The take-away here is that social security income does not play a role in Chapter 7 eligibility.
B. Treatment In A Chapter 13 Bankruptcy
In a Chapter 13 bankruptcy a debtor enters a multi-year debt repayment plan. If the plan is less than 100% — i.e., it proposes to repay the general unsecured creditors less than 100% of what they are contractually owed — then the debtor must devote all disposable income to the plan.
One candidate for disposable income is DMI, the other is the so-called “I,J Difference” — the difference between net monthly income as reported in Schedule I and real life living expenses as reported in Schedule J of the bankruptcy papers. The Supreme Court has addressed the question of which to use. I have discussed it at great length, and will not rehash it here. The reason I bring this up is because of a very recent Ninth Circuit case, Drummond v. Welsh, No. 12-60009 (9th Cir. March 25, 2013).
In Welsh the Chapter 13 vampire — oops, I mean the Chapter 13 Trustee — insisted that the debtors devote all of their social security income to plan payments. The Ninth Circuit rejected the trustee’s position and held:
We conclude that Congress’s adoption of the BAPCPA forecloses a court’s consideration of a debtor’s Social Security income or a debtor’s payments to secured creditors as part of the inquiry into good faith under 11 U.S.C. § 1325(a).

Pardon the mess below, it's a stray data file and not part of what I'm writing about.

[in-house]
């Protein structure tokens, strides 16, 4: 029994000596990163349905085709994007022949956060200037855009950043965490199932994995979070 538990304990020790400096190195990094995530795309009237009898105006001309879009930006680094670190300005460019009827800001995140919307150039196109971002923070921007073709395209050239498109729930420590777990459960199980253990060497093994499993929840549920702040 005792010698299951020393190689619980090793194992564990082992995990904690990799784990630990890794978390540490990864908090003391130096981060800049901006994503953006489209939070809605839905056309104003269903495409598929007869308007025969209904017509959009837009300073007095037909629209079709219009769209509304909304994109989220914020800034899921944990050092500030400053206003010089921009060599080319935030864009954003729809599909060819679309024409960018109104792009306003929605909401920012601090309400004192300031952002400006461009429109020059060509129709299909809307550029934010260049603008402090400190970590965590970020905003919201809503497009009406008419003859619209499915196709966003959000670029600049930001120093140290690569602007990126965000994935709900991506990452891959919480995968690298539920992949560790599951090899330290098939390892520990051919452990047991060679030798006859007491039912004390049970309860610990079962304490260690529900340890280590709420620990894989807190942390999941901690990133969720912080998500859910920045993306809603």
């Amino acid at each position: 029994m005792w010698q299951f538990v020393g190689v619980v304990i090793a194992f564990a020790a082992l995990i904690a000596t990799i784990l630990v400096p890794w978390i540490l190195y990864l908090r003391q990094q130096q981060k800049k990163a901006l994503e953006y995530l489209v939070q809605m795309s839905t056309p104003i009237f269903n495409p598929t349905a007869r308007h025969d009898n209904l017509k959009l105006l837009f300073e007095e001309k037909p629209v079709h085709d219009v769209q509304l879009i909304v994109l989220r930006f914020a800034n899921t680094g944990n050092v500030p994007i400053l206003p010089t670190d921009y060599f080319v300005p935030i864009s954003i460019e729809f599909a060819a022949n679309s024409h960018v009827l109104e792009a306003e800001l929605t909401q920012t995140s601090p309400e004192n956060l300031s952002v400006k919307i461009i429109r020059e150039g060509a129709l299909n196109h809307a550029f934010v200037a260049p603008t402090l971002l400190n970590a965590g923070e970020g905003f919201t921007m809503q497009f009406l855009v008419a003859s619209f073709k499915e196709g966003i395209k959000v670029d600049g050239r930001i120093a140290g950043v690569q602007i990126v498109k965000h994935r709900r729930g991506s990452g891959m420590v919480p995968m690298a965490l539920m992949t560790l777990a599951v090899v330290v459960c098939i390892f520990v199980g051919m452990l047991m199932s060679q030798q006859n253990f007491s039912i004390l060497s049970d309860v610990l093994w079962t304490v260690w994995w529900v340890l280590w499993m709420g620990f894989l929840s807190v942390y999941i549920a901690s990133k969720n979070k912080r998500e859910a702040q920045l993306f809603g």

In sum, social security income plays no role in a Chapter 13 plan.
C. Treatment In A Chapter 11 Bankruptcy
The Welsh Court did not address the role of social security income in a Chapter 11 bankruptcy. However, its reasoning in that case was based, in part, on the definition of CMI found in 11 U.S.C. § 101(10A) discussed above, and the application of 11 U.S.C. § 1325(b)’s discussion of DMI to determining the size of plan payments.
Therefore, since 11 U.S.C. § 101(10A)’s application is independent of chapter, and since 11 U.S.C. § 1129(a)(15) provides (with emphasis added):
In a case in which the debtor is an individual and in which the holder of an allowed unsecured claim objects to the confirmation of the plan—
(A) the value, as of the effective date of the plan, of the property to be distributed under the plan on account of such claim is not less than the amount of such claim; or
(B) the value of the property to be distributed under the plan is not less than the projected disposable income of the debtor (as defined in section 1325(b)(2)) to be received during the 5-year period beginning on the date that the first payment is due under the plan, or during the period for which the plan provides payments, whichever is longer.
it is reasonable to assume that the holding in Welsh can be used in a Chapter 11 case, mutatis mutandis.
In conclusion, if you are receiving social security income and need bankruptcy relief, you do not have to worry about the social security income.
If you are facing insurmountable debts, call a highly skilled bankruptcy attorney to get some real relief.